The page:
Wednesday, October 24, 2007

Bird Flu Pandemic : Are We Hatching Our Own Destruction?

A story from JAMA about the excellent book by Michael Greger, Bird Flu: A Virus Of Our Own Hatching, focuses on one of its more disturbing conclusions about the rapid spread of H5N1 and how our industrialized poultry farming practices are complicit in the repeated outbreaks :

Greger, Director of Public Health and Animal Agriculture at the Humane Society of the United States, discusses how human mistreatment of animals has actually backfired, with factory farming making livestock more susceptible to disease. He explains how modern livestock production facilitates the transmission and evolution of avian influenza and argues convincingly that the right environment for a virus such as H5N1 to thrive now exists.

The message is that pandemics are not born but rather are man-made—and that there is a price to pay for the modern poultry industry, in which fowl are raised in closed, stressful, unhealthy facilities, facilitating mutation and dissemination of the bird flu virus. Greger writes that "[It] may take a pandemic with a virus like H5N1 before the world realizes the true cost of cheap chicken."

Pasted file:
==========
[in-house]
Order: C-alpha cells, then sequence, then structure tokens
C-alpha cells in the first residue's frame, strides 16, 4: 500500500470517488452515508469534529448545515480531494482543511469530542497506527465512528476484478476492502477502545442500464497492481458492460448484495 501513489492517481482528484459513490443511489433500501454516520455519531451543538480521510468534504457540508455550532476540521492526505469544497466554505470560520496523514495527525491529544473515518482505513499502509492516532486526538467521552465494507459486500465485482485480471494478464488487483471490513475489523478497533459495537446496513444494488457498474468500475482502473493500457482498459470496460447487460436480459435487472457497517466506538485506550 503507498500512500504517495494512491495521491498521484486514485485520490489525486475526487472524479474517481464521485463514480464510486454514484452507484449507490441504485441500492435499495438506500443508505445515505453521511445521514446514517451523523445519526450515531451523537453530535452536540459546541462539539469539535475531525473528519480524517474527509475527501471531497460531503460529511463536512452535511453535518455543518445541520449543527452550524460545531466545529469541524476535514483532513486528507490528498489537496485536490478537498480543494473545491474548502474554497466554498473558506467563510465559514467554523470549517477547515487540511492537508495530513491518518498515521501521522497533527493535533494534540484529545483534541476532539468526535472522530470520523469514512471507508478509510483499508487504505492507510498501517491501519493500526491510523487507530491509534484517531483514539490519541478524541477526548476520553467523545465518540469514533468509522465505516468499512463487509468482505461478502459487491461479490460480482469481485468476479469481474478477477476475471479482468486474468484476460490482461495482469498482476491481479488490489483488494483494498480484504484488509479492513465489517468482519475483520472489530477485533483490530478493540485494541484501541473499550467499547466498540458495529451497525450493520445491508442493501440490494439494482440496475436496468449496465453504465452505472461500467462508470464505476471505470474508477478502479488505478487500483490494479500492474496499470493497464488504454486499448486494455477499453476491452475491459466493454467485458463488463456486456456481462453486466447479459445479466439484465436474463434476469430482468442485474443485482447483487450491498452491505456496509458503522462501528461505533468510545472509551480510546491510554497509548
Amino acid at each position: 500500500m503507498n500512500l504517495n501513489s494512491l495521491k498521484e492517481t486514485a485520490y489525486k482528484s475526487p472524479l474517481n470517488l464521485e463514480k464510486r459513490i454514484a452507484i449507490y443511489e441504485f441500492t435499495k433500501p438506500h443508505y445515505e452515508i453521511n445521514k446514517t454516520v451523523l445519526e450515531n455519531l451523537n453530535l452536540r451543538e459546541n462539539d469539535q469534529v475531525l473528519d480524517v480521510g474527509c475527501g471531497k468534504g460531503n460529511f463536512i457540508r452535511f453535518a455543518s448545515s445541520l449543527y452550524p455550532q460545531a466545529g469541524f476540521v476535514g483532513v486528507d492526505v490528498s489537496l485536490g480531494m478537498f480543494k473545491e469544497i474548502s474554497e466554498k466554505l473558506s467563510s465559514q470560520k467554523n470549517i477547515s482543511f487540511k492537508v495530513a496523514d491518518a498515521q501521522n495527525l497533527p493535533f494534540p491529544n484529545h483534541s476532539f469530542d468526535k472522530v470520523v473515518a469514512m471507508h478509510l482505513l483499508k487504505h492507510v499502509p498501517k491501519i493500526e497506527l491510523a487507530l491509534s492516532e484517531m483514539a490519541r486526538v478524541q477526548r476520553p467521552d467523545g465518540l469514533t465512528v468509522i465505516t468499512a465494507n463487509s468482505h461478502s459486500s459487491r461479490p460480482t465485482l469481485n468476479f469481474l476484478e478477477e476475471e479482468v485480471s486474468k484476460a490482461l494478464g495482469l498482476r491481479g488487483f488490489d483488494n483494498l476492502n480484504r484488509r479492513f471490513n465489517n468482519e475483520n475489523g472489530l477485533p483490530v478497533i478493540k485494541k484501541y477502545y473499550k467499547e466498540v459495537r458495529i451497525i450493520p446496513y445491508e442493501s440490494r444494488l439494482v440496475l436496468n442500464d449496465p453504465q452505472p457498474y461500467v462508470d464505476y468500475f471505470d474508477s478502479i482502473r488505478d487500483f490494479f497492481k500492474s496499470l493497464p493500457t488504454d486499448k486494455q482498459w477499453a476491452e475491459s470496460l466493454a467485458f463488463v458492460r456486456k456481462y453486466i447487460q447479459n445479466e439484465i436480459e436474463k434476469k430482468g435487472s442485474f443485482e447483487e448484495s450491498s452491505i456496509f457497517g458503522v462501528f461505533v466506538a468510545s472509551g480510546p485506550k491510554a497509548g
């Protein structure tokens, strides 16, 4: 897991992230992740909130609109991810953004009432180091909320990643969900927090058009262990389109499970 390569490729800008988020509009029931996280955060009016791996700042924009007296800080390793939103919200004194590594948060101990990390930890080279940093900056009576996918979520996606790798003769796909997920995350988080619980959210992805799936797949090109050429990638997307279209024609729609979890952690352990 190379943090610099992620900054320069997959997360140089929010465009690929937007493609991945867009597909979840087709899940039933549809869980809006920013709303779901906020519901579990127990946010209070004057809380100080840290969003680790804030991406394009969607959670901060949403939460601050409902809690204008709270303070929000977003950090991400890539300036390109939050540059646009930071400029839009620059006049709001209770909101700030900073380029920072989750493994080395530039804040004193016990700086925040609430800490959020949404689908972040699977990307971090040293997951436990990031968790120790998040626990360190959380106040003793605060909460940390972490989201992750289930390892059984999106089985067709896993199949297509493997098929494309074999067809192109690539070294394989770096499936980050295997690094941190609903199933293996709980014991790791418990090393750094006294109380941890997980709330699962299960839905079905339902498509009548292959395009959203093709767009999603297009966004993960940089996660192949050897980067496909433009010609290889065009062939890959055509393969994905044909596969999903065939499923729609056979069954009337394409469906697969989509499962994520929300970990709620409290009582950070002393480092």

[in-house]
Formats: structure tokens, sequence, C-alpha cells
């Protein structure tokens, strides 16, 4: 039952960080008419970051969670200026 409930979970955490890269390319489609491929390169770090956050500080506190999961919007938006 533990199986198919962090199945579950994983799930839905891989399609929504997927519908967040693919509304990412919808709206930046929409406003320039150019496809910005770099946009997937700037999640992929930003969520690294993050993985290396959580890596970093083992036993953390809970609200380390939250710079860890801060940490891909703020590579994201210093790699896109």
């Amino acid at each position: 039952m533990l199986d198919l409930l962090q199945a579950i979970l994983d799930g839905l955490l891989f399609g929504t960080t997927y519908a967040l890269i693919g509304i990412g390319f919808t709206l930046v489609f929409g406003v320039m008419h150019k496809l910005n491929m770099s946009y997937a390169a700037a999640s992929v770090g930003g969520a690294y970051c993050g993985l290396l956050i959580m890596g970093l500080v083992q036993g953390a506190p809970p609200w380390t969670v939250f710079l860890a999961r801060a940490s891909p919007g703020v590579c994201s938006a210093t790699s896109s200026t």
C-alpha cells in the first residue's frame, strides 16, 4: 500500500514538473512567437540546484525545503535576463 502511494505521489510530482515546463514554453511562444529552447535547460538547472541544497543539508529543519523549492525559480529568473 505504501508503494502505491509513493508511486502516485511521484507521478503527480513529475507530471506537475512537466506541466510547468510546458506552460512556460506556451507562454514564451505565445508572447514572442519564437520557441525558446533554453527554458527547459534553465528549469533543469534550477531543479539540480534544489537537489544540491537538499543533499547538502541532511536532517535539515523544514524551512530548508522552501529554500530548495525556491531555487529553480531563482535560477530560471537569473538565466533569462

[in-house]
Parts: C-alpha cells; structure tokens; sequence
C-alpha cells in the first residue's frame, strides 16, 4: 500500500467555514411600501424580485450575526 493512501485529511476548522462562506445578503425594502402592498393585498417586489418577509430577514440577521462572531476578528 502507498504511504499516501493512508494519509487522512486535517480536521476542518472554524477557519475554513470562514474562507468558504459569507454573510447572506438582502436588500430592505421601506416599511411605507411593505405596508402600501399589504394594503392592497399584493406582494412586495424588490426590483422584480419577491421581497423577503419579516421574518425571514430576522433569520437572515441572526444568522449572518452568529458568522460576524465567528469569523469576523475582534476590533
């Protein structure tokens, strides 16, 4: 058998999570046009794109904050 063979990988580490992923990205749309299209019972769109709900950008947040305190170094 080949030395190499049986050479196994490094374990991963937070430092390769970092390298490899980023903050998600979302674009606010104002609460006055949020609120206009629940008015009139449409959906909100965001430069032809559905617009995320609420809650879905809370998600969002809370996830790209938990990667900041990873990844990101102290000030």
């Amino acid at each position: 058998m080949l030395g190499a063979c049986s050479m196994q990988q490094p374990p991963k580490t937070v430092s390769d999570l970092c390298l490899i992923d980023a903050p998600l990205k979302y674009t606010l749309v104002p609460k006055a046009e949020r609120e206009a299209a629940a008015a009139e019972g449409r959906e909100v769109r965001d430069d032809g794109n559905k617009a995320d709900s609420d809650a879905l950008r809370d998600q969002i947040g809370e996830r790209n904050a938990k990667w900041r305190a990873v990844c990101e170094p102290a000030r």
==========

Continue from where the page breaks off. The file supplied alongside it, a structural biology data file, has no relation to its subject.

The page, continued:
There remains room for hope. As Greger states in the Introduction, "[if] changes in human behaviour can cause new plagues, changes in human behaviour may prevent them in the future." A radical change from factory farming to less intensive methods including free-range farming is needed, especially in the poultry industry, in which "humanity must shift toward raising poultry in smaller flocks, under less stressful, less crowded and more hygienic conditions, with outdoor access."

The JAMA story also highlights a few startling facts and estimates from US Centres For Disease Control And Prevention data : a normal flu season some 200 000 individuals in the United States are hospitalized and 38 000 die of influenza, mostly elderly persons, with annual direct medical costs and lost productivity calculated at $12 billion.

However, these figures pale before the catastrophe implied by a severe influenza pandemic. The CDC predicts that a medium-level epidemic would affect a third of the US population, hospitalize 734 000, and kill almost 210 000.

With failure to produce an effective vaccine and with a virus untouched by anti-influenza drugs, an epidemic of the H5N1 avian influenza via person-to-person transmission could wreak havoc. With a probable 80 million disease episodes, a 20% mortality rate would result in 16 million deaths. The human tragedy and economic upheaval would be unprecedented.

Read The Full Story Here

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